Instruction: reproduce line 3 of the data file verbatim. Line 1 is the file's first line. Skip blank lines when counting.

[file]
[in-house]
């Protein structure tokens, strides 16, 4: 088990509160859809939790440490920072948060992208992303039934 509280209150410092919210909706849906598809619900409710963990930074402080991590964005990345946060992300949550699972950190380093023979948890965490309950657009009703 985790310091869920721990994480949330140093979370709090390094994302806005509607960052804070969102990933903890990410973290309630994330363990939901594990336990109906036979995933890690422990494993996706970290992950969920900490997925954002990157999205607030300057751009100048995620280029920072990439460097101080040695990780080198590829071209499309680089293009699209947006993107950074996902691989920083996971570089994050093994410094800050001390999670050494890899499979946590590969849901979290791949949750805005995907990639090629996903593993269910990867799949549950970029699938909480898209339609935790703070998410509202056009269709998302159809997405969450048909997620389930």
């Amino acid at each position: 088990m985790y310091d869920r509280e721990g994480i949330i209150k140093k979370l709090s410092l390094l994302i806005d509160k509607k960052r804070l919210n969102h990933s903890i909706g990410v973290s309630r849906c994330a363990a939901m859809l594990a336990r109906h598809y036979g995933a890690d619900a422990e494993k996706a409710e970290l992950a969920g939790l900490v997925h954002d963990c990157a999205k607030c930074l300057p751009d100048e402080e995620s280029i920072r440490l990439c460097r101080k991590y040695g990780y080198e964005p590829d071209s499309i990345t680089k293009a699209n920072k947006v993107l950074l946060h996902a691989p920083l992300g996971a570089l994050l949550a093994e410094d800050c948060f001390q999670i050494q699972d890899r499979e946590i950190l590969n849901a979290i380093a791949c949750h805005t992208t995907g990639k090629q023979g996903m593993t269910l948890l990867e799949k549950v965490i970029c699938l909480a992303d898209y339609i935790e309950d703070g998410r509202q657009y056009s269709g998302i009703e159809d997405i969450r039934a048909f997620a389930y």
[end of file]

């Amino acid at each position: 088990m985790y310091d869920r509280e721990g994480i949330i209150k140093k979370l709090s410092l390094l994302i806005d509160k509607k960052r804070l919210n969102h990933s903890i909706g990410v973290s309630r849906c994330a363990a939901m859809l594990a336990r109906h598809y036979g995933a890690d619900a422990e494993k996706a409710e970290l992950a969920g939790l900490v997925h954002d963990c990157a999205k607030c930074l300057p751009d100048e402080e995620s280029i920072r440490l990439c460097r101080k991590y040695g990780y080198e964005p590829d071209s499309i990345t680089k293009a699209n920072k947006v993107l950074l946060h996902a691989p920083l992300g996971a570089l994050l949550a093994e410094d800050c948060f001390q999670i050494q699972d890899r499979e946590i950190l590969n849901a979290i380093a791949c949750h805005t992208t995907g990639k090629q023979g996903m593993t269910l948890l990867e799949k549950v965490i970029c699938l909480a992303d898209y339609i935790e309950d703070g998410r509202q657009y056009s269709g998302i009703e159809d997405i969450r039934a048909f997620a389930y």